Members

So what about the members then? Let’s start at the top of the organisation. The highest decision making body of any organisation is the annual gathering of its members. The same is true for the FSFE, and we routinely talk about this as our General Assembly (or just GA for short), regardless of if we mean the actual time of year when the members meet or if we talk about the mailing list that all members are subscribed to. In practice, the annual meeting is a rather sordid affair mostly to settle some of the legal obligations we have, to elect and exonerate our president, vice president, and financial officer. The protocols from those meetings are publicly available on our web pages.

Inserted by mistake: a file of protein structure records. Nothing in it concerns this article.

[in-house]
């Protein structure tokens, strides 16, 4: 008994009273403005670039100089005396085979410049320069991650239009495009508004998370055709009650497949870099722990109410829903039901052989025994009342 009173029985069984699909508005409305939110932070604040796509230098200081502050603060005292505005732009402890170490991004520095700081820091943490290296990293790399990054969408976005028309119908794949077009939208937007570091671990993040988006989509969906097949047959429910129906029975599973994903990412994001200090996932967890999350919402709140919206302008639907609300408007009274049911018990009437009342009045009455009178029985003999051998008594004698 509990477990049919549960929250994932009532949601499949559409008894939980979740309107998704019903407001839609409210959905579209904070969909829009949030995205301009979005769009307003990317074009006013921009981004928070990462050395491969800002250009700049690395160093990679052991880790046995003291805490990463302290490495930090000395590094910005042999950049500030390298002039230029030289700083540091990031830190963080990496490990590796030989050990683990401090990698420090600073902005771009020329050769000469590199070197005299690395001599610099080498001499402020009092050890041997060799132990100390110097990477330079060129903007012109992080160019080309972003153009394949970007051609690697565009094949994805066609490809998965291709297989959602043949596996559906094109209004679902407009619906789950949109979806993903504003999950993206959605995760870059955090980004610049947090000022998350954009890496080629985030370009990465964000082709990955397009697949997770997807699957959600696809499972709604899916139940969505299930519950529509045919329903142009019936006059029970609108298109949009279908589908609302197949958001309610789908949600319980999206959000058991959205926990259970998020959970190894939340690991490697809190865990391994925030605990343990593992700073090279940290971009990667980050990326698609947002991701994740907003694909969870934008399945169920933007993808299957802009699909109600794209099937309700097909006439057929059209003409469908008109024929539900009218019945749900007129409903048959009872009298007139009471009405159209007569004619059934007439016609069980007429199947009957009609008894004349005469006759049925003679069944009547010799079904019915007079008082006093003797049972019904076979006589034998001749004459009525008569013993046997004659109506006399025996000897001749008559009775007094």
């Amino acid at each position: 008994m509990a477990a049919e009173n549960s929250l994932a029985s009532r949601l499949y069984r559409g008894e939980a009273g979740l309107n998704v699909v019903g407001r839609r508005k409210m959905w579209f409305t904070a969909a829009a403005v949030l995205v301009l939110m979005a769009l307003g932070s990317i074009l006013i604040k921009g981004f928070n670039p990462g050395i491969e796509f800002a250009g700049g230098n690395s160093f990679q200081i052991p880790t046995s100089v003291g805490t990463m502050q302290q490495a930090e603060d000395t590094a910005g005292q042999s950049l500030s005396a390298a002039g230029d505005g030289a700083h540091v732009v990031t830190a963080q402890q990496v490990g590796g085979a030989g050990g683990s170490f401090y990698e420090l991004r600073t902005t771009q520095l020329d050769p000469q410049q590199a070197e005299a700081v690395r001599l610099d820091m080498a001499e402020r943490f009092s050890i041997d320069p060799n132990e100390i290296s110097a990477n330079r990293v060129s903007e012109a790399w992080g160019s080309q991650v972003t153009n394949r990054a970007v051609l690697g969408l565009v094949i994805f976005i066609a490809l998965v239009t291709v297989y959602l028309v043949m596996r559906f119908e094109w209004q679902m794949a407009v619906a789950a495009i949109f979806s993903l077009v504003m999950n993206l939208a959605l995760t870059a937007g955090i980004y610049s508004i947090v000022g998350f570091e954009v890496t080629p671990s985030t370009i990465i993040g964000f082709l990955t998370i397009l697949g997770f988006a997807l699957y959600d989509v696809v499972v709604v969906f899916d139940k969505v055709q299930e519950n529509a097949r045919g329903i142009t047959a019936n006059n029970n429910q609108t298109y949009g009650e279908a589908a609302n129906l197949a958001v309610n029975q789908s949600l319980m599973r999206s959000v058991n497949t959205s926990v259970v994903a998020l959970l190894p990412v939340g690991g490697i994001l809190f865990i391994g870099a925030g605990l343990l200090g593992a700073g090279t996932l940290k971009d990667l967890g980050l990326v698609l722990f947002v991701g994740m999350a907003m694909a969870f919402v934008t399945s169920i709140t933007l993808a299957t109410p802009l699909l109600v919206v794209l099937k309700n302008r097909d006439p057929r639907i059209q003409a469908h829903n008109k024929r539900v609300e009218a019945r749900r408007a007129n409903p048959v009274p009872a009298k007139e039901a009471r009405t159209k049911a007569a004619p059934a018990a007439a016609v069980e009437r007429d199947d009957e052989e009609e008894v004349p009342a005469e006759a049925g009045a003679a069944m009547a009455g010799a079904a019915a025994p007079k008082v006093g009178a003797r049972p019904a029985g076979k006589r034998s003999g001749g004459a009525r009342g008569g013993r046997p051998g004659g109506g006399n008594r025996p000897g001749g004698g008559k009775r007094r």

The members also provide feedback on (and approve) the organisation’s budget, support the executives in long term strategy, receive regular reports about individual employees and so on. A lot of this happens throughout the year and isn’t connected to the annual meeting, but include the same people albeit virtually. In practice, the members can also give orders to the executives about the activities the organisation engage in, to hire or fire staff, or to change the organisations constitution. If there was a majority in favor of it among the members, they could even change the purpose and activities of the organisation to one that favour proprietary software!